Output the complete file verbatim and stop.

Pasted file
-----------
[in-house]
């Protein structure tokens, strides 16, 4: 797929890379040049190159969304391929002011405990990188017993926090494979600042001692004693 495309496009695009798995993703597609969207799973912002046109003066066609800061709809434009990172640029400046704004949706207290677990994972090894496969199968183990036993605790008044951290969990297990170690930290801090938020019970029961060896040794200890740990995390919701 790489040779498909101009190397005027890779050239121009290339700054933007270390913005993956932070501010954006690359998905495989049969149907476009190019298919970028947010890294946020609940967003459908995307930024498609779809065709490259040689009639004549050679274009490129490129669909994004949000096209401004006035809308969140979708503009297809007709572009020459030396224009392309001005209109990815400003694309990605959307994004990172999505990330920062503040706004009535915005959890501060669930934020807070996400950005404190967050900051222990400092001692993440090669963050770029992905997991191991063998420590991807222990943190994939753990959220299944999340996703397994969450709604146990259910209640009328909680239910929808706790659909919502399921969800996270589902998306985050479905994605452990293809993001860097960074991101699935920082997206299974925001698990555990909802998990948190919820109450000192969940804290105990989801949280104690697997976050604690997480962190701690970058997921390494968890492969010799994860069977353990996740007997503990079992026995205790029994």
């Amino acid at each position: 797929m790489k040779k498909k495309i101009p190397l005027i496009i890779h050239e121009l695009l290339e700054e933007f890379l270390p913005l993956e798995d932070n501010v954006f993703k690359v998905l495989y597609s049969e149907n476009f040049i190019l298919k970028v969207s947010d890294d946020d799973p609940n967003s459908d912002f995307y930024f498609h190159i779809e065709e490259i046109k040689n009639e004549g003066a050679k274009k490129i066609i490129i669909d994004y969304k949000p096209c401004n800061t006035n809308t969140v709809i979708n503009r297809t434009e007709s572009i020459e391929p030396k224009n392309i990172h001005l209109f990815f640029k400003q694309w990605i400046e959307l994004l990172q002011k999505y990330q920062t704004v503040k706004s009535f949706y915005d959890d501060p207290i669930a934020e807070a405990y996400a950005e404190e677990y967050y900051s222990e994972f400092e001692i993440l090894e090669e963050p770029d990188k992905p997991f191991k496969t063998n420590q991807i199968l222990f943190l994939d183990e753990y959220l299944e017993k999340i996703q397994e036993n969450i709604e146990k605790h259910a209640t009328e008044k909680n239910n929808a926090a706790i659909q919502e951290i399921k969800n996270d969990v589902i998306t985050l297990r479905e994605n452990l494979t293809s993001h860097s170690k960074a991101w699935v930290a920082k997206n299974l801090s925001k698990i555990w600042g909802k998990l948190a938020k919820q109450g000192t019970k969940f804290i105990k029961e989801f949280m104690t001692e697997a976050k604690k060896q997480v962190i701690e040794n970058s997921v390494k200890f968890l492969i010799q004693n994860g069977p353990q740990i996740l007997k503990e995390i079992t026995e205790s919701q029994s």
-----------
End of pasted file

[in-house]
């Protein structure tokens, strides 16, 4: 797929890379040049190159969304391929002011405990990188017993926090494979600042001692004693 495309496009695009798995993703597609969207799973912002046109003066066609800061709809434009990172640029400046704004949706207290677990994972090894496969199968183990036993605790008044951290969990297990170690930290801090938020019970029961060896040794200890740990995390919701 790489040779498909101009190397005027890779050239121009290339700054933007270390913005993956932070501010954006690359998905495989049969149907476009190019298919970028947010890294946020609940967003459908995307930024498609779809065709490259040689009639004549050679274009490129490129669909994004949000096209401004006035809308969140979708503009297809007709572009020459030396224009392309001005209109990815400003694309990605959307994004990172999505990330920062503040706004009535915005959890501060669930934020807070996400950005404190967050900051222990400092001692993440090669963050770029992905997991191991063998420590991807222990943190994939753990959220299944999340996703397994969450709604146990259910209640009328909680239910929808706790659909919502399921969800996270589902998306985050479905994605452990293809993001860097960074991101699935920082997206299974925001698990555990909802998990948190919820109450000192969940804290105990989801949280104690697997976050604690997480962190701690970058997921390494968890492969010799994860069977353990996740007997503990079992026995205790029994």
């Amino acid at each position: 797929m790489k040779k498909k495309i101009p190397l005027i496009i890779h050239e121009l695009l290339e700054e933007f890379l270390p913005l993956e798995d932070n501010v954006f993703k690359v998905l495989y597609s049969e149907n476009f040049i190019l298919k970028v969207s947010d890294d946020d799973p609940n967003s459908d912002f995307y930024f498609h190159i779809e065709e490259i046109k040689n009639e004549g003066a050679k274009k490129i066609i490129i669909d994004y969304k949000p096209c401004n800061t006035n809308t969140v709809i979708n503009r297809t434009e007709s572009i020459e391929p030396k224009n392309i990172h001005l209109f990815f640029k400003q694309w990605i400046e959307l994004l990172q002011k999505y990330q920062t704004v503040k706004s009535f949706y915005d959890d501060p207290i669930a934020e807070a405990y996400a950005e404190e677990y967050y900051s222990e994972f400092e001692i993440l090894e090669e963050p770029d990188k992905p997991f191991k496969t063998n420590q991807i199968l222990f943190l994939d183990e753990y959220l299944e017993k999340i996703q397994e036993n969450i709604e146990k605790h259910a209640t009328e008044k909680n239910n929808a926090a706790i659909q919502e951290i399921k969800n996270d969990v589902i998306t985050l297990r479905e994605n452990l494979t293809s993001h860097s170690k960074a991101w699935v930290a920082k997206n299974l801090s925001k698990i555990w600042g909802k998990l948190a938020k919820q109450g000192t019970k969940f804290i105990k029961e989801f949280m104690t001692e697997a976050k604690k060896q997480v962190i701690e040794n970058s997921v390494k200890f968890l492969i010799q004693n994860g069977p353990q740990i996740l007997k503990e995390i079992t026995e205790s919701q029994s």